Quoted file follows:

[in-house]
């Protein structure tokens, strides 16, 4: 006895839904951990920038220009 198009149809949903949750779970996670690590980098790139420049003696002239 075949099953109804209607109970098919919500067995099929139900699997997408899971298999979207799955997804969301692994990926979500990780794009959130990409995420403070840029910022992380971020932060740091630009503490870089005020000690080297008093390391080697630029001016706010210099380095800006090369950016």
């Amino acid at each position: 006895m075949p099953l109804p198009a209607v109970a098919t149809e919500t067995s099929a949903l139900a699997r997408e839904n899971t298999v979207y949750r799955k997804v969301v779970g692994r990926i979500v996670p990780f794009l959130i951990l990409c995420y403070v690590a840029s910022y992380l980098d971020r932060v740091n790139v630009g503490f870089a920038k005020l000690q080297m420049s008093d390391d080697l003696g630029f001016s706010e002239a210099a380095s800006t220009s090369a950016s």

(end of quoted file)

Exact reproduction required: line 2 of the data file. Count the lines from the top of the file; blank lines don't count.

């Protein structure tokens, strides 16, 4: 006895839904951990920038220009 198009149809949903949750779970996670690590980098790139420049003696002239 075949099953109804209607109970098919919500067995099929139900699997997408899971298999979207799955997804969301692994990926979500990780794009959130990409995420403070840029910022992380971020932060740091630009503490870089005020000690080297008093390391080697630029001016706010210099380095800006090369950016």